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from Inside EPA
Friday, March 19, 2004

Industry Mounts Campaign To Challenge 'Regulation By Litigation'

Industry-backed groups are organizing a campaign to show that environmentalists' lawsuits are creating de facto regulatory policy without the notice-and-comment process required by federal law. The lawsuits' critics say environmentalists are attempting to establish "regulation by litigation" without proper input from the public or industry and often in violation of the government's statutory authority.

Officials hope the campaign will raise pressure on the Bush administration to increase White House oversight and public involvement in the legal settlements resulting from the lawsuits, which industry groups say impose heavy burdens on industry but are not subject to normal administrative processes that federal agencies must follow in establishing regulatory policy. In particular, the groups are pointing to settlements EPA negotiated with environmental groups over pesticide spraying and risk assessments as prime examples of "regulation by litigation."

The Center for Regulatory Effectiveness, an industry-funded public policy group, and the U.S. Chamber of Commerce are planning to document what they say are environmental groups' efforts to establish regulatory policy through litigation. The chamber has submitted Freedom of Information Act requests to roughly 30 federal agencies on how they use consent decrees, which are enforceable settlements between the government and private parties, and whether these agreements have been subject to public comment. "They're building the record that many of these settlements are going out without public comment," according to an industry consultant.

CRE plans to track all future instances when the government enters into a settlement after being sued by environmental groups, the consultant says. The group will analyze the settlements, post the analyses on the CRE website and then seek comment from the government and private sector on the group's findings regarding the settlements. The source says the chamber will focus on the effects of past settlements on government policy, while CRE will focus on future efforts.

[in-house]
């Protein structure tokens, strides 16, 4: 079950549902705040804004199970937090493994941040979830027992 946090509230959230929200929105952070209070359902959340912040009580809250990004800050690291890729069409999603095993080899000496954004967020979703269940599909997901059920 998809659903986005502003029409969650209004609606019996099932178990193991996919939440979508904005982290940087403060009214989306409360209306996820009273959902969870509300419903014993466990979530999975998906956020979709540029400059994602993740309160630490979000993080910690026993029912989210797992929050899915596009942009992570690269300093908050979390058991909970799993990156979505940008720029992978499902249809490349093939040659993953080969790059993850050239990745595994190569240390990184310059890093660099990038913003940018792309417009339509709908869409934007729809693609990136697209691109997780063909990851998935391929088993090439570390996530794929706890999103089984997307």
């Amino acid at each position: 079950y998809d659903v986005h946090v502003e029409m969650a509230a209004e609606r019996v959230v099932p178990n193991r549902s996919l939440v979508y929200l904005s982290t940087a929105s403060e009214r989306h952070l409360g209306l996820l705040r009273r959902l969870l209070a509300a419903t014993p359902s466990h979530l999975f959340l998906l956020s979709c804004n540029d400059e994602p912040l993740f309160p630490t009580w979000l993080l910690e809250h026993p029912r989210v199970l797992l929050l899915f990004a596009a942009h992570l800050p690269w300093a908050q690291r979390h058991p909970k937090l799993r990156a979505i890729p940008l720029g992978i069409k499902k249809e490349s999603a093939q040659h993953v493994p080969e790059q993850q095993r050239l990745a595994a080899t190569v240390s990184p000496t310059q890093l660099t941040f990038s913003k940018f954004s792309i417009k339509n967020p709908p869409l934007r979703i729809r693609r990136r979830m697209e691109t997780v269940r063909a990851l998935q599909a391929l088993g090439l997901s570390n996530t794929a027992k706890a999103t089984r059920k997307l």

But an environmentalist disputes whether the settlements make new policy without public input. "If they wanted to really look at 'regulation by litigation,' they would include all the industry cases to repeal environmental protections in which the Bush administration negotiated collusive settlements with industry," the environmentalists says.

The industry groups plan to document these settlements in the hopes of getting President Bush to sign an executive order CRE drafted that would require the White House Office of Management & Budget to become involved in negotiations in cases that could require agencies to take regulatory or enforcement action beyond their statutory authority. The draft order defines these cases as any court action not intended to ensure compliance with "specific requirements" in federal statues or regulations, which primarily involves the rights of private third parties under common law, or that "seeks to establish or implement public policy objectives through legal action not expressly or impliedly authorized in Federal statutes or regulations."

"The government would not be as congenial to these settlements," says an industry source. "There would be a presumption against settling."

The groups would also want the Justice Department (DOJ) to issue a policy statement saying DOJ plans to solicit public comment on settlements it negotiates when it is sued by third parties, the consultant says. The consultant says legislation may be necessary to make the changes the groups are seeking.

The pro-industry groups point to lawsuits environmentalists and labor unions filed against EPA in four cases, all of which involve pesticides. "Nothing is more intrusive than what's happened in pesticides," the consultant says.

The groups have challenged EPA's process for assessing the risks that pesticides pose to human health and threatened and endangered species. Three of the cases involve the agency's endangered species risk assessments -- including one crucial case the Washington Toxics Coalition brought in which a Northwestern federal judge imposed "buffers" on spraying certain pesticides near rivers containing endangered salmon until EPA completed its endangered species risk assessment for the pesticides. Industry officials say the judge improperly intruded on the agency's regulatory authority to set risk levels for pesticides and require mitigation practices where necessary.